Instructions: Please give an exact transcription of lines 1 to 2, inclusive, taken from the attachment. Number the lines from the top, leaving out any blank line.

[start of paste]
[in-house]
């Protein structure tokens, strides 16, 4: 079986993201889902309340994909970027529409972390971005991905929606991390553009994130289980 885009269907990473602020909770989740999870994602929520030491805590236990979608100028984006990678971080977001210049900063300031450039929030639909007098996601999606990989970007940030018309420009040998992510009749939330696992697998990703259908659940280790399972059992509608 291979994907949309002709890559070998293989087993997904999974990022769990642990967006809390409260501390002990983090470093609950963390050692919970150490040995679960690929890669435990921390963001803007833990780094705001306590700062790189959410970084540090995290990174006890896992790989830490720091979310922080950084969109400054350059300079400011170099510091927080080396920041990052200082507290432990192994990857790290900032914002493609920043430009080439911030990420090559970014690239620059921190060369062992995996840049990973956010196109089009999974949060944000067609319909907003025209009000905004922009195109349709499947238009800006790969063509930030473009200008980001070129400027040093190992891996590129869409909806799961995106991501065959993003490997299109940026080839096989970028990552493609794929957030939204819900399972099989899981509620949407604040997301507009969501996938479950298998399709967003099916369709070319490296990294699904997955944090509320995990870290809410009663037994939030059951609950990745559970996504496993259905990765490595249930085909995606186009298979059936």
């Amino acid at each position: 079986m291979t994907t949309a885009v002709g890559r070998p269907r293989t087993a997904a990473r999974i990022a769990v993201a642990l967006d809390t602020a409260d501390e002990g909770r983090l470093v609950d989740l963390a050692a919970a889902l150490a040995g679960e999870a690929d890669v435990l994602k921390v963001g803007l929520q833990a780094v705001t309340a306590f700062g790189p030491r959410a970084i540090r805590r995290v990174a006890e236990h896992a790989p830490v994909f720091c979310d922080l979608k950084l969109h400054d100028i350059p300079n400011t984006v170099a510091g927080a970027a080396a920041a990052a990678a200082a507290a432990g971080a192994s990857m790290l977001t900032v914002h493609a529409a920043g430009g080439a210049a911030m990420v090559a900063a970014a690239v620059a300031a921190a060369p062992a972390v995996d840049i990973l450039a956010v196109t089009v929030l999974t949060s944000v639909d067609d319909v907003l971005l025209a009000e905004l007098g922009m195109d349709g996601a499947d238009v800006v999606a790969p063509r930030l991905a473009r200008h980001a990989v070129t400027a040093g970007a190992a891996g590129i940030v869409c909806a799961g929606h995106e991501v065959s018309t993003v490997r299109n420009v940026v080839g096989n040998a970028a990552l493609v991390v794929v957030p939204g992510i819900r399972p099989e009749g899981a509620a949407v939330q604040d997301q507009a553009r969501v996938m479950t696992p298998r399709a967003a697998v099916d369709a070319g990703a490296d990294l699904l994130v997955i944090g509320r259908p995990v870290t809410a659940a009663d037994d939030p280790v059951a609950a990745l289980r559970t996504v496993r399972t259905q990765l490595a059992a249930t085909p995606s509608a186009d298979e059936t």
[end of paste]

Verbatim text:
[in-house]
């Protein structure tokens, strides 16, 4: 079986993201889902309340994909970027529409972390971005991905929606991390553009994130289980 885009269907990473602020909770989740999870994602929520030491805590236990979608100028984006990678971080977001210049900063300031450039929030639909007098996601999606990989970007940030018309420009040998992510009749939330696992697998990703259908659940280790399972059992509608 291979994907949309002709890559070998293989087993997904999974990022769990642990967006809390409260501390002990983090470093609950963390050692919970150490040995679960690929890669435990921390963001803007833990780094705001306590700062790189959410970084540090995290990174006890896992790989830490720091979310922080950084969109400054350059300079400011170099510091927080080396920041990052200082507290432990192994990857790290900032914002493609920043430009080439911030990420090559970014690239620059921190060369062992995996840049990973956010196109089009999974949060944000067609319909907003025209009000905004922009195109349709499947238009800006790969063509930030473009200008980001070129400027040093190992891996590129869409909806799961995106991501065959993003490997299109940026080839096989970028990552493609794929957030939204819900399972099989899981509620949407604040997301507009969501996938479950298998399709967003099916369709070319490296990294699904997955944090509320995990870290809410009663037994939030059951609950990745559970996504496993259905990765490595249930085909995606186009298979059936």